Disorders localised to the spinal cord or nerve roots are detailed below, but note that many diffuse neurological disease processes also affect the cord (see Section V, e.g. multiple sclerosis, Friedreich's ataxia).
SPINAL CORD AND ROOT COMPRESSION
As the spinal canal is a rigidly enclosed cavity, an expanding disease process will eventually cause cord and/or root compression.
Causes tumours primary • secondary
. extradural intradural (extramedullar) intramedullary infection —— acute, e.g. staphylococcal^__ extradural chronic - TB intradural disc disease and spondylosis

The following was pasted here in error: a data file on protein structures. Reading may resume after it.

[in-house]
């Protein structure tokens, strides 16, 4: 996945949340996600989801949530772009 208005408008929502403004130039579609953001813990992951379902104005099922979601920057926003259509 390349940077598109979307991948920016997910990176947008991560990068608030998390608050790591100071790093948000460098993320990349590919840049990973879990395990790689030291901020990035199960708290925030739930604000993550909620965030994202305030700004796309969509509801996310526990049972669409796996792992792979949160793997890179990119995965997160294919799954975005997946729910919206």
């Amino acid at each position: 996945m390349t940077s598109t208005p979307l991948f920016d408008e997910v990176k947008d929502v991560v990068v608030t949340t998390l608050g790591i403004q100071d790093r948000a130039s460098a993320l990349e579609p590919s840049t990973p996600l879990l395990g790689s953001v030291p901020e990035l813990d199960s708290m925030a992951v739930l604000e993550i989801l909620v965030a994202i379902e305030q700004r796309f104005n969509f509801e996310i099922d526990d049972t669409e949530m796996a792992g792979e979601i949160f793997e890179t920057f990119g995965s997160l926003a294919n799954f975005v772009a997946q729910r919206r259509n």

haematoma — spontaneous trauma extradural intradural intramedullary extradural cystic lesions intradural - arachnoidal
^ intramedullary - syringomyelia
Manifestations of cord or root compression depend upon the following:
Site of lesion within the spinal canal:
an expanding lesion outside the cord produces signs and symptoms from root and segmental damage.
root — lower motor neuron (l.m.n.) and sensory impairment appropriate to the distribution of the damaged root. segmental —- l.m.n. and sensory impairment appropriate to segmental level. Interruption of ascending sensory and descending motor tracts produces sensory impairment and an upper motor neuron (u.m.n.) deficit below the level of the lesion.
Lesions within the cord (intramedullary) produce only segmental signs and symptoms.
Interruption of descending motor tracts
Segmental damage s Ingl Interruption of
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